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The cash conundrum

Jul 25 2012 07:51
Fadia Salie

BRITAIN'S Treasury Minister David Gauke this week told BBC Two's Newsnight that it is "morally wrong" to pay tradesmen such as plumbers, builders and cleaners in cash in the hope of avoiding tax, arguing that the practice comes at "a big cost" to the Treasury and means other people have to pay more.

This got me wondering... how many of us pay our tradespeople and domestics in cash? Does it ever cross your mind that they or even you are dodging tax? After all, we are paying in cash (with after-tax money) because most of the people we deal with prefer cash.

"I don't trust the banks... they take too much of my money I work hard for," Noluntu, passionately known as Auntie Sylvie, told me when I employed her.

A colleague tells me her mechanic says he needs a cash supply because the people who provide him with spare parts demand to be paid in cash.

So basically, he and the spare parts people are running cash businesses. These small firms run the risk of being easy targets for robbers, but I assume it is a chance they are willing to take.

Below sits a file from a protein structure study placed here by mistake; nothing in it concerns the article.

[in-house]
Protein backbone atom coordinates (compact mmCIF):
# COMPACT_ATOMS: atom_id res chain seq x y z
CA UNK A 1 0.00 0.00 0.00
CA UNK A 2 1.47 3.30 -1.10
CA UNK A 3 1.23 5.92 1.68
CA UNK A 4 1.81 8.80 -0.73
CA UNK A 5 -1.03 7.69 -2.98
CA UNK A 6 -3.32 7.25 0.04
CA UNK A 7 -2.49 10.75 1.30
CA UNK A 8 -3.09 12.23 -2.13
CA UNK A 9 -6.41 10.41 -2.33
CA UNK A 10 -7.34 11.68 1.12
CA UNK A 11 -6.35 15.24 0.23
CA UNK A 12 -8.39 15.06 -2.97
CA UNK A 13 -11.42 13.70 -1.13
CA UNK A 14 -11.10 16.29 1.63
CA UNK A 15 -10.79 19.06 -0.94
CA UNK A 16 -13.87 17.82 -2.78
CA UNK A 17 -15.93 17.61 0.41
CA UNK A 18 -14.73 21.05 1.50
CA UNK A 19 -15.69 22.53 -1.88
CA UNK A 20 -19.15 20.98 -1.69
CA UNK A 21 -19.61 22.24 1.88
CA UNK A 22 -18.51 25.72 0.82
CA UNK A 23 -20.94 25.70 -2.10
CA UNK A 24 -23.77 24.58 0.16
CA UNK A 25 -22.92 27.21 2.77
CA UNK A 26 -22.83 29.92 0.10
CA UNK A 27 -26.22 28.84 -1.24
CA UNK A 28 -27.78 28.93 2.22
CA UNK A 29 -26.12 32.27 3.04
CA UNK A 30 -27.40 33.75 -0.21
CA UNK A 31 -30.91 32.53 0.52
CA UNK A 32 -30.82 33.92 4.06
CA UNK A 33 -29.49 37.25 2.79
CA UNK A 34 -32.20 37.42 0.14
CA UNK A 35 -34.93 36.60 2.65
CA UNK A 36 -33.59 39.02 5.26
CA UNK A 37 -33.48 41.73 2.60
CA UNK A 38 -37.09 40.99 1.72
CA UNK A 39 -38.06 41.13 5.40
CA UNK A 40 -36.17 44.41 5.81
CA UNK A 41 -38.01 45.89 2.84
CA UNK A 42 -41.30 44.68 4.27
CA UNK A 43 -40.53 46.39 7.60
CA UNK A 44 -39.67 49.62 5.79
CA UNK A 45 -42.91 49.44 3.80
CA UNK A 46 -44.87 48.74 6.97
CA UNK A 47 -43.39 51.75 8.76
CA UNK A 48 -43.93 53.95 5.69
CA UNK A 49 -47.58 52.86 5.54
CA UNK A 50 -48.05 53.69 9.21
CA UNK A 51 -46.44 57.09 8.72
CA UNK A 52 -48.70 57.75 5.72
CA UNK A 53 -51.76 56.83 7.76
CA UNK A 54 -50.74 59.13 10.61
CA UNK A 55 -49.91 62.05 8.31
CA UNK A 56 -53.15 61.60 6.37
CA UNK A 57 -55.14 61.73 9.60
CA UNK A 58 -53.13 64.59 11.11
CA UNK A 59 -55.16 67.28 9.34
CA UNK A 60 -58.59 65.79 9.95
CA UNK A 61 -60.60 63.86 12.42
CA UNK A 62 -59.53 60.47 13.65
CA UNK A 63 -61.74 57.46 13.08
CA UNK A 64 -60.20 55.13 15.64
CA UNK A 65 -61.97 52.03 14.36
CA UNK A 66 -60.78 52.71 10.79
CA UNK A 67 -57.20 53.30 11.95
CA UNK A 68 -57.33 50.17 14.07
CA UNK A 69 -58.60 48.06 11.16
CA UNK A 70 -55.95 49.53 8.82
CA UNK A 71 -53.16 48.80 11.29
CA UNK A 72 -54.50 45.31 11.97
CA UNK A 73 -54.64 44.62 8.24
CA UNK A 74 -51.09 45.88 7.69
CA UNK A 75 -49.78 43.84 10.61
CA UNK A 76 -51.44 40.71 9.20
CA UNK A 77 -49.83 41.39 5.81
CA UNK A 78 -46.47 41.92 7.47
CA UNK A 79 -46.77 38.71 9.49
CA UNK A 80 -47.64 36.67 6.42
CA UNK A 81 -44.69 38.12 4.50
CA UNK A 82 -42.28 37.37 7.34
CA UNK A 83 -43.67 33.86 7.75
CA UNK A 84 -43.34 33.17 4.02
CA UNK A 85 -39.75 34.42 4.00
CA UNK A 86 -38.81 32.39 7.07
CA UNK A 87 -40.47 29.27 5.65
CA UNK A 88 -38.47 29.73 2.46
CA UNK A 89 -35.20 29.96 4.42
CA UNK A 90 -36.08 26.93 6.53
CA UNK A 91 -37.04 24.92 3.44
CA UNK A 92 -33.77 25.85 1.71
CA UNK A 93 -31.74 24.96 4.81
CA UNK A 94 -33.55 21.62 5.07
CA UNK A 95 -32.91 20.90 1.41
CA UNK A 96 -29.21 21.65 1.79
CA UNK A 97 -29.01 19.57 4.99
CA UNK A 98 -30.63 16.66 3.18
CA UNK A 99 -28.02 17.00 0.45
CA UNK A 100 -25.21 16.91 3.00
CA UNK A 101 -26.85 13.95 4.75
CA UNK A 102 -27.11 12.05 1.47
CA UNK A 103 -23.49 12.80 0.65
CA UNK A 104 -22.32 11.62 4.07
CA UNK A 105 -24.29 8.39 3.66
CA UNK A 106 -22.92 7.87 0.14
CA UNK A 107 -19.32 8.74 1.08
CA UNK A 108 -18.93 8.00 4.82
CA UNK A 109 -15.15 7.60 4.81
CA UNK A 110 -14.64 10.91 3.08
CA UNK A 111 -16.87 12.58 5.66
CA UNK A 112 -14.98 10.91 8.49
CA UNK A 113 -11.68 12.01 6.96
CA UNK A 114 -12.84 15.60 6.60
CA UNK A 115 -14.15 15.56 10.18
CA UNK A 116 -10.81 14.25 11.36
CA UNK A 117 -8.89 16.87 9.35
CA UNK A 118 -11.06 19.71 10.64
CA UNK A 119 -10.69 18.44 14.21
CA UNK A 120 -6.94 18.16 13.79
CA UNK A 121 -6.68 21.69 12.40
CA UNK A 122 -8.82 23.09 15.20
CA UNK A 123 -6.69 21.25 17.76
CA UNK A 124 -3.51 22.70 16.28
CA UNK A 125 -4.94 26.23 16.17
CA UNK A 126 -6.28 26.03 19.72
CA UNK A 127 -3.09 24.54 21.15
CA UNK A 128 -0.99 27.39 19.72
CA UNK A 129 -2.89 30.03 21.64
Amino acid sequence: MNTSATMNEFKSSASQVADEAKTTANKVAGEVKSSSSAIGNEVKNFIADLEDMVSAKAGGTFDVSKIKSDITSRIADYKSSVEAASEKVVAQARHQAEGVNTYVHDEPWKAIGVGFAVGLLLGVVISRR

Gauke said his government estimates it loses about £2bn each year to the black economy, as tradesmen fail to pay VAT or income tax by not declaring payments and keeping them "off the books".

Our South African Revenue Service (Sars) has been doing a splendid job in swelling the state coffers in the last few years. Just yesterday Sars reported a new record of over 1 million taxpayers filing their returns in just 22 days after launching the new tax filing season.

And how do we know Sars is not already policing small business owners taking cash for services rendered?

Back to the initial question: is it morally wrong to pay in cash? Gauke says no, but doing it knowingly to avoid tax, yes. What is your take?

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 - Fin24

sars  |  tax evasion  |  tax



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